On one of the other sailing forums I frequent, a poster asked about fender boards. For the cruising sailor, especially one that has to deal with slips that have rough pilings, concrete or stone seawalls or locks, fender boards can prevent a lot of damage to the boat and fenders.
The simplest fender board to make would be to take a piece of pressure treated 8′ long, 2×6 or 2×8 and drill a 1″ hole in the board about two inches down from one long side, and about a foot in. Then drill a 3/8″ hole through the side of the board so it ends in the 1″ hole.
Put a line through the hole and tie a stopper knot in the end. Run the free end (that comes out of the 3/8″ hole) through a fender grommet and a stopper knot just above the fender, so the board is roughly centered on the fender. Leave the rest for tying it to the boat. Then drill two more matching holes on the other long side of the board, and put a shorter piece of line in the hole, tying a stopper knot in the end. Tie the free end of that to the other end of the fender… keeping the fenders in position on the board.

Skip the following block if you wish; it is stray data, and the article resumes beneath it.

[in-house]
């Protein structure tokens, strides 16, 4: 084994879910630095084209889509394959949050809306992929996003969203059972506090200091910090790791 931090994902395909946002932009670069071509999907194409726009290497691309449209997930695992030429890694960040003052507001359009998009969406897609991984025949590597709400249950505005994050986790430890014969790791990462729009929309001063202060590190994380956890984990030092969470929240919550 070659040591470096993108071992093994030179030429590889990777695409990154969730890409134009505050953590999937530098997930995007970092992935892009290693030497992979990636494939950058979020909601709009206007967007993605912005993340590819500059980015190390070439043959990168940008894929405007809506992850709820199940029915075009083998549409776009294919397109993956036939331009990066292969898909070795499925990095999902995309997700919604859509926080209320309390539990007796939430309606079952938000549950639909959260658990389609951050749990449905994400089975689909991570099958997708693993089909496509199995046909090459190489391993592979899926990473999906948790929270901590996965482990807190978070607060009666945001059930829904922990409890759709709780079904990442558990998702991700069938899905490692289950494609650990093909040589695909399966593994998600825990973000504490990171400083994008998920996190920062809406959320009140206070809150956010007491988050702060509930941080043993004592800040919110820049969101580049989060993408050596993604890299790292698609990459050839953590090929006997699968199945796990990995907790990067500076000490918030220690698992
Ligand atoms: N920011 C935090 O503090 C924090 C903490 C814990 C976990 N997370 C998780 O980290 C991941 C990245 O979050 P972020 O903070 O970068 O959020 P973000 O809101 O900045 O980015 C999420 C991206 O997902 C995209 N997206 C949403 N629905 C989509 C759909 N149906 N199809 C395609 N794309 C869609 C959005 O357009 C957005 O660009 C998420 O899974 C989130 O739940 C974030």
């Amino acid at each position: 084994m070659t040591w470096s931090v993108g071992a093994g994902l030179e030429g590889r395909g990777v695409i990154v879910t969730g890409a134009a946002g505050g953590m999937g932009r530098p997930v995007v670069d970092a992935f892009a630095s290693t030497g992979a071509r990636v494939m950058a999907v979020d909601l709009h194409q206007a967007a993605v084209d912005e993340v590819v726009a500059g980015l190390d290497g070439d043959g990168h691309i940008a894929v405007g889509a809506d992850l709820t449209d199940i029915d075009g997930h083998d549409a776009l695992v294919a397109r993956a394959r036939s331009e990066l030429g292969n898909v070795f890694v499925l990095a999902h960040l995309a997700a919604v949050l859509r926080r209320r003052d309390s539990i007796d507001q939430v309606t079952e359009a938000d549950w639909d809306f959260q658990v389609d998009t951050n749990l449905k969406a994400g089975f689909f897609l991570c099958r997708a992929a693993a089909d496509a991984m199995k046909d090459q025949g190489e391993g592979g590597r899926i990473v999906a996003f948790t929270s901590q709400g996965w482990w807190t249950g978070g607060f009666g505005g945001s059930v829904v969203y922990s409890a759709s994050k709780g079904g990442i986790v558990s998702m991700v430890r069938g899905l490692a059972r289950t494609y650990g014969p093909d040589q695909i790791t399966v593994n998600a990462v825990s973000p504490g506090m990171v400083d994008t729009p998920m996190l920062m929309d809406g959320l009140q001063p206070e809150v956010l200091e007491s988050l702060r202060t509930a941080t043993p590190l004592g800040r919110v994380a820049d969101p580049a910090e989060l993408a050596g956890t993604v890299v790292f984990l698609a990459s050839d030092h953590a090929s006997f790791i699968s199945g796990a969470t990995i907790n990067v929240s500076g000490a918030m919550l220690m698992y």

The board will end up looking something like this:
The fenders would be on the boat’s side of the board, and tied to the line that holds the fenderboard to the boat, and to the board itself, so they can’t shift or roll out of position too easily. This assumes you’re using fenders that look like this:
image courtesy of sailboatowners.com
Another option would be to make the line that goes into the bottom hole a bit longer, and run it through a fender that looks like this, and tie it to the line coming out of the top hole, that ties to the boat.
Image courtesy of Jimbuoy.com
The advantage of this is that the fenders can roll a bit, which might be a good thing.